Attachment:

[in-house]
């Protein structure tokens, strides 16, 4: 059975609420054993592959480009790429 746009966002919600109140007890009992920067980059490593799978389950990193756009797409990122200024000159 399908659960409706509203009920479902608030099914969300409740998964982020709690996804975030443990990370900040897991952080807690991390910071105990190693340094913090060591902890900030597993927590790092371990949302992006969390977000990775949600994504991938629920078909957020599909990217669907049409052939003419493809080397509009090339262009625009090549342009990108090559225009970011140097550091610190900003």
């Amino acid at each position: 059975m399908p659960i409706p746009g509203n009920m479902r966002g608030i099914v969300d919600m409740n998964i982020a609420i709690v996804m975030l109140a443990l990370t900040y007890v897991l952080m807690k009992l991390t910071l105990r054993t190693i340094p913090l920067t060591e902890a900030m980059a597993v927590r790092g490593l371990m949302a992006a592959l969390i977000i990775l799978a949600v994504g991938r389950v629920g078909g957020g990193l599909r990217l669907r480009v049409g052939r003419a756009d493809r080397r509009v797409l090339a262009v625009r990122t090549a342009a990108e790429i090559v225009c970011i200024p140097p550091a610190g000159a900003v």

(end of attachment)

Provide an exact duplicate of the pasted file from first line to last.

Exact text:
[in-house]
């Protein structure tokens, strides 16, 4: 059975609420054993592959480009790429 746009966002919600109140007890009992920067980059490593799978389950990193756009797409990122200024000159 399908659960409706509203009920479902608030099914969300409740998964982020709690996804975030443990990370900040897991952080807690991390910071105990190693340094913090060591902890900030597993927590790092371990949302992006969390977000990775949600994504991938629920078909957020599909990217669907049409052939003419493809080397509009090339262009625009090549342009990108090559225009970011140097550091610190900003």
């Amino acid at each position: 059975m399908p659960i409706p746009g509203n009920m479902r966002g608030i099914v969300d919600m409740n998964i982020a609420i709690v996804m975030l109140a443990l990370t900040y007890v897991l952080m807690k009992l991390t910071l105990r054993t190693i340094p913090l920067t060591e902890a900030m980059a597993v927590r790092g490593l371990m949302a992006a592959l969390i977000i990775l799978a949600v994504g991938r389950v629920g078909g957020g990193l599909r990217l669907r480009v049409g052939r003419a756009d493809r080397r509009v797409l090339a262009v625009r990122t090549a342009a990108e790429i090559v225009c970011i200024p140097p550091a610190g000159a900003v």